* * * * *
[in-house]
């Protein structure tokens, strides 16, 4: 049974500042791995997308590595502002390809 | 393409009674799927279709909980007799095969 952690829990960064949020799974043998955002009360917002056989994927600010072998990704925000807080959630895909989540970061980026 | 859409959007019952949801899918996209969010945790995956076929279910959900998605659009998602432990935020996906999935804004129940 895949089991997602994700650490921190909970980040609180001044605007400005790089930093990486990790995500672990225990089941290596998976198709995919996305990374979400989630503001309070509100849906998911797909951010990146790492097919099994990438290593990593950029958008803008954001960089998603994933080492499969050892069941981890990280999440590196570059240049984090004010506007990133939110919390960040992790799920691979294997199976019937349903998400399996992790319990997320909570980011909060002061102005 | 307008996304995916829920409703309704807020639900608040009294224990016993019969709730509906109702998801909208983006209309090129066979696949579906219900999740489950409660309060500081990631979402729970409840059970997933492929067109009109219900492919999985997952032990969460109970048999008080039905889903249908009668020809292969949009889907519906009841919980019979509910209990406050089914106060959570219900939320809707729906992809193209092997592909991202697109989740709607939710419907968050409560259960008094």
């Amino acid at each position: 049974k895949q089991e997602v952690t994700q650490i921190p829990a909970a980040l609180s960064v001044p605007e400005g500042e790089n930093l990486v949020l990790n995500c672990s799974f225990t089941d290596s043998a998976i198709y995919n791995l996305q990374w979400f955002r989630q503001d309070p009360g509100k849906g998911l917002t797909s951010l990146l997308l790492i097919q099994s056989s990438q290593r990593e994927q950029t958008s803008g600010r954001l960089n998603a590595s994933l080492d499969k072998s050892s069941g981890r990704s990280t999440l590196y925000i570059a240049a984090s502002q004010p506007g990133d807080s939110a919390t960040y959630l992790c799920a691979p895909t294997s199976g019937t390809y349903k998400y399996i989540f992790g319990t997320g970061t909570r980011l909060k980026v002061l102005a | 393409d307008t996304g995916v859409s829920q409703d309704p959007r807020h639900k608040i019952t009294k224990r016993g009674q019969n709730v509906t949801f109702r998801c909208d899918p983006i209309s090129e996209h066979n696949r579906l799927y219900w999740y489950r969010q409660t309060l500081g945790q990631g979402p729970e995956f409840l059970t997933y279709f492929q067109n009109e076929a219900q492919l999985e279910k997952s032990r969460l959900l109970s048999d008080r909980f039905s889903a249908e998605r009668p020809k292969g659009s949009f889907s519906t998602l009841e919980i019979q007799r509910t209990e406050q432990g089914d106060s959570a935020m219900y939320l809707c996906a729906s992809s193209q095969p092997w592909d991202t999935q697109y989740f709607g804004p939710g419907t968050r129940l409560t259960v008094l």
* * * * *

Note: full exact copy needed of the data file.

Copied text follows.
[in-house]
């Protein structure tokens, strides 16, 4: 049974500042791995997308590595502002390809 | 393409009674799927279709909980007799095969 952690829990960064949020799974043998955002009360917002056989994927600010072998990704925000807080959630895909989540970061980026 | 859409959007019952949801899918996209969010945790995956076929279910959900998605659009998602432990935020996906999935804004129940 895949089991997602994700650490921190909970980040609180001044605007400005790089930093990486990790995500672990225990089941290596998976198709995919996305990374979400989630503001309070509100849906998911797909951010990146790492097919099994990438290593990593950029958008803008954001960089998603994933080492499969050892069941981890990280999440590196570059240049984090004010506007990133939110919390960040992790799920691979294997199976019937349903998400399996992790319990997320909570980011909060002061102005 | 307008996304995916829920409703309704807020639900608040009294224990016993019969709730509906109702998801909208983006209309090129066979696949579906219900999740489950409660309060500081990631979402729970409840059970997933492929067109009109219900492919999985997952032990969460109970048999008080039905889903249908009668020809292969949009889907519906009841919980019979509910209990406050089914106060959570219900939320809707729906992809193209092997592909991202697109989740709607939710419907968050409560259960008094």
């Amino acid at each position: 049974k895949q089991e997602v952690t994700q650490i921190p829990a909970a980040l609180s960064v001044p605007e400005g500042e790089n930093l990486v949020l990790n995500c672990s799974f225990t089941d290596s043998a998976i198709y995919n791995l996305q990374w979400f955002r989630q503001d309070p009360g509100k849906g998911l917002t797909s951010l990146l997308l790492i097919q099994s056989s990438q290593r990593e994927q950029t958008s803008g600010r954001l960089n998603a590595s994933l080492d499969k072998s050892s069941g981890r990704s990280t999440l590196y925000i570059a240049a984090s502002q004010p506007g990133d807080s939110a919390t960040y959630l992790c799920a691979p895909t294997s199976g019937t390809y349903k998400y399996i989540f992790g319990t997320g970061t909570r980011l909060k980026v002061l102005a | 393409d307008t996304g995916v859409s829920q409703d309704p959007r807020h639900k608040i019952t009294k224990r016993g009674q019969n709730v509906t949801f109702r998801c909208d899918p983006i209309s090129e996209h066979n696949r579906l799927y219900w999740y489950r969010q409660t309060l500081g945790q990631g979402p729970e995956f409840l059970t997933y279709f492929q067109n009109e076929a219900q492919l999985e279910k997952s032990r969460l959900l109970s048999d008080r909980f039905s889903a249908e998605r009668p020809k292969g659009s949009f889907s519906t998602l009841e919980i019979q007799r509910t209990e406050q432990g089914d106060s959570a935020m219900y939320l809707c996906a729906s992809s193209q095969p092997w592909d991202t999935q697109y989740f709607g804004p939710g419907t968050r129940l409560t259960v008094l």